Monday, July 31, 2006

Pitchfork Festival

Hey folks, I wasn't able to go to the Pitchfork Festival in Chicago this past weekend but my friend, Tom (he signs his comments with "TK"), was there and sent me this summary of the two days. Tom is now flying to VT for ther rest of his vacation and will be going to the Editors show up in Montreal tomorrow night with me. Needless to say, he's a big music fan. Plus, he gets makes his living as a writer. So, this is better than the usual crap I scratch out. Thanks, TK.

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Day One

Quite frankly, the heat is getting to me.

It started with the 2001 Radiohead show in Grant Park with temperatures in
the upper 90s and heat index warnings. Then it continued at Coachella in
2004 (over 100 both days but it's in the desert), Sasquatch in 2005 (mid
90s, record heat wave) and now last weekend's Pitchfork Festival at
Chicago's Union Park and temperatures in the mid 90s both days.

My sidekick Rich and I (I'd be his sidekick if he drove) avoided passing out
by drinking umpteen bottles of water, which were fortunately big and $1 a
pop. As far as the brief setup of the festival, the Aluminum and Connector
stages were about a football field apart, which enabled one band to play on
one stage while the other stage took down/set up for the next act. So you
essentially had a rapid fire succession of acts from 1 to 9. We basically
stayed behind the mixer board at the Aluminum Stage and then just turned 90
degrees to the left to check out the next band.

Before I get into band reviews, I need to point out just how much of a pain
in the ass I found the guy introducing every act to be. He combined the
worst, most condescending traits of your parents and the know-it-all guy
from work, or the bar, that turns out to not know shit. I'll call him MC
Wannabe - an endless string of public service announcements, plugging for
whatever crap they're selling and lame attempts at humor while introducing
bands. Some people simply need to be kept from microphones at all costs. I
came to hear music, not how great this festival is compared to Lollapalooza,
how great the merchandise tents and the local music scene is, etc...so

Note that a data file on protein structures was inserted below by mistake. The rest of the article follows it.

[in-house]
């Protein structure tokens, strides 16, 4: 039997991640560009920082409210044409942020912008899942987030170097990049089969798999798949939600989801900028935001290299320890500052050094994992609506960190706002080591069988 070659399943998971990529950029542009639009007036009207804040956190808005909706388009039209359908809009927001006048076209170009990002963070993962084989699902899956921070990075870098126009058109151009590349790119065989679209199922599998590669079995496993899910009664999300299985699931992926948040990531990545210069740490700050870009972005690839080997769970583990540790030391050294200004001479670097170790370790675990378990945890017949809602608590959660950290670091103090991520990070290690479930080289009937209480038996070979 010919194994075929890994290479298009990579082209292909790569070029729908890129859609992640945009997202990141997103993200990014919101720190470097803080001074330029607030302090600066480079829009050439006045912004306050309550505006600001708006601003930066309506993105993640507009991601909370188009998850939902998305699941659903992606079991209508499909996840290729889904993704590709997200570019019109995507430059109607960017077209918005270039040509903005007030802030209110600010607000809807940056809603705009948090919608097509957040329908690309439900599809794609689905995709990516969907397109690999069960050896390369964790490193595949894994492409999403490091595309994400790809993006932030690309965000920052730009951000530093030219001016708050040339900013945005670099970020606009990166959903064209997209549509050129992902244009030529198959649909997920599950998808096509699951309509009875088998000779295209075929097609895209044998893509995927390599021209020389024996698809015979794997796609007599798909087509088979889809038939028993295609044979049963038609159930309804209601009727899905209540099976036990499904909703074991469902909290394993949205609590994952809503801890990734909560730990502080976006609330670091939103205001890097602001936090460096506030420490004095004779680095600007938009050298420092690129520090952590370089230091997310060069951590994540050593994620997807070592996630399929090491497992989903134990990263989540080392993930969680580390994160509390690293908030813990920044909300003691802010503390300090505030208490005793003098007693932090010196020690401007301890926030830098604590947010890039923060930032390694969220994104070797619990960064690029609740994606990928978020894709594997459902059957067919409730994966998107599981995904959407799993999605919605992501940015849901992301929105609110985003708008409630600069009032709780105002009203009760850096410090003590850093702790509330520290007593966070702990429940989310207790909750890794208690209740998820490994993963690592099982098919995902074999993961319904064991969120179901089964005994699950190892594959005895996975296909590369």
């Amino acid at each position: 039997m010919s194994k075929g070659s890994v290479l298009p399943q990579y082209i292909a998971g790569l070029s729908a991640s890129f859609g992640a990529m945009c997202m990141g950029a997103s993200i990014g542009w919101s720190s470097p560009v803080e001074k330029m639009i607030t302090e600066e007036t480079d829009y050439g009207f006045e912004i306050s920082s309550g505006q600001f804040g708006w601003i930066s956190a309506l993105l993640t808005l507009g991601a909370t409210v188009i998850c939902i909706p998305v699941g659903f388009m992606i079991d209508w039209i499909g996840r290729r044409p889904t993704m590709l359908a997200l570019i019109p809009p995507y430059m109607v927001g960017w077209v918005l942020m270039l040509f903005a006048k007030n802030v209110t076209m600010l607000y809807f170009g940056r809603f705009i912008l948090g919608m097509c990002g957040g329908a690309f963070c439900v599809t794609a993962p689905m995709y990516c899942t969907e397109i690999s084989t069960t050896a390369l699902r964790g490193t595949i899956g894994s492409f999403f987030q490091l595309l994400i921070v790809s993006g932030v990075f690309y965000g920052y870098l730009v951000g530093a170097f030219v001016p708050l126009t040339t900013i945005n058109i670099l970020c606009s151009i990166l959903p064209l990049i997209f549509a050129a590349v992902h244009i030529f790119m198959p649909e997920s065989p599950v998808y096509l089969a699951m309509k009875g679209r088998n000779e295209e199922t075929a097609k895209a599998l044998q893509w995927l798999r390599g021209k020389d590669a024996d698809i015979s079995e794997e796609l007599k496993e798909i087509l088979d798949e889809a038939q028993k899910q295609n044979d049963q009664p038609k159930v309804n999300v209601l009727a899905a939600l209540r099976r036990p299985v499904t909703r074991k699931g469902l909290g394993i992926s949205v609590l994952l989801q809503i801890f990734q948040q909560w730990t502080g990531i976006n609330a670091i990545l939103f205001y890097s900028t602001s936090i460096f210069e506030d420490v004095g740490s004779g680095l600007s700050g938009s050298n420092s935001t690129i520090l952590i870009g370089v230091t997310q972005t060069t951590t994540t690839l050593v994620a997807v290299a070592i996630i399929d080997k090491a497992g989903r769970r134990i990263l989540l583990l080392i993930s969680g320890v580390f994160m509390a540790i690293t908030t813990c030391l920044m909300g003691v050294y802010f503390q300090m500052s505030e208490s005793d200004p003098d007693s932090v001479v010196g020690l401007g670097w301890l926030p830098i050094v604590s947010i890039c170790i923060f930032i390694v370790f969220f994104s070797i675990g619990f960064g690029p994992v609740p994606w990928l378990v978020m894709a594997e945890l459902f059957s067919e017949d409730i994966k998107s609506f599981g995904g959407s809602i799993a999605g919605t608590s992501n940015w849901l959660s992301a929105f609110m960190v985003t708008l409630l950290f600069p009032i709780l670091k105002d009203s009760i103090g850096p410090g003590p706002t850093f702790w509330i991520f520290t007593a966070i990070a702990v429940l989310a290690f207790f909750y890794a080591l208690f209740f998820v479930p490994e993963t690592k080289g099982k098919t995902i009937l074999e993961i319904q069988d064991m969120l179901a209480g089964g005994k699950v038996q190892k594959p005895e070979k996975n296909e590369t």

s.t.f.u.

Hot Machines: Described as a "garage-rock supergroup" by the Chicago Reader,
they evidently don't have much in terms of available material on CD. It
didn't stop them from providing an energetic start to the day.

Chin Up Chin Up: Like any bad reporter, I failed to bring a notebook and
write anything down. With all of my notes mental, I'm bound to forget
certain things about certain acts. The good news is that if I forget
anything of note about a band, like local product Chin Up Chin Up, then I
don't have to write much about their unmemorable set.

Man Man: Winner of Best Organized Drum Circle (Saturday) as well as Most
Likely To Throw Its Own Feces At The Audience. They played for 35 minutes
and I think my head was going to explode if they played for 45 minutes. Yet
I was oddly entertained by the whole spectacle...

Band Of Horses: I'm not going to pretend I have encyclopedic knowledge of
every band that played - in fact, a fair number of acts will be new to me. I
have enjoyed Everything All The Time, the debut by Band Of Horses, quite a
bit. Upon listening to them close the set with The Funeral, I was able to
forget for a while that my forearms and legs were covered with beads of
sweat and that it felt like I could actually see myself sweating away.

Mountain Goats: Drum's Not There. If you're going to constantly try to be
clever when you're on the same bill as Art Brut, you need to do a better job
of it than these guys did.

Destroyer: I saw Destroyer open for The New Pornographers in Atlanta last
fall and usually when my friend Nick wants to ruin a band for me, he'll sing
them in his unique, hideous style. This time, it was simply a question, the
type that once implanted in your head will never escape. "Does he talk this
way all the time?", Nick asked of Pornographer/Destroyer frontman Dan Bejar.
We weren't sure but we did find that Bejar sings in the same tone and
cadence, every song, and it gets on my nerves. When moonlighting with the
Pornographers, the trait doesn't reveal itself. When he's doing a set with
Destroyer, I can't help but be agitated. I admire some of his work but it's
a hangup I can't get over.

Art Brut: At Sasquatch, I remember The Arcade Fire playing midway through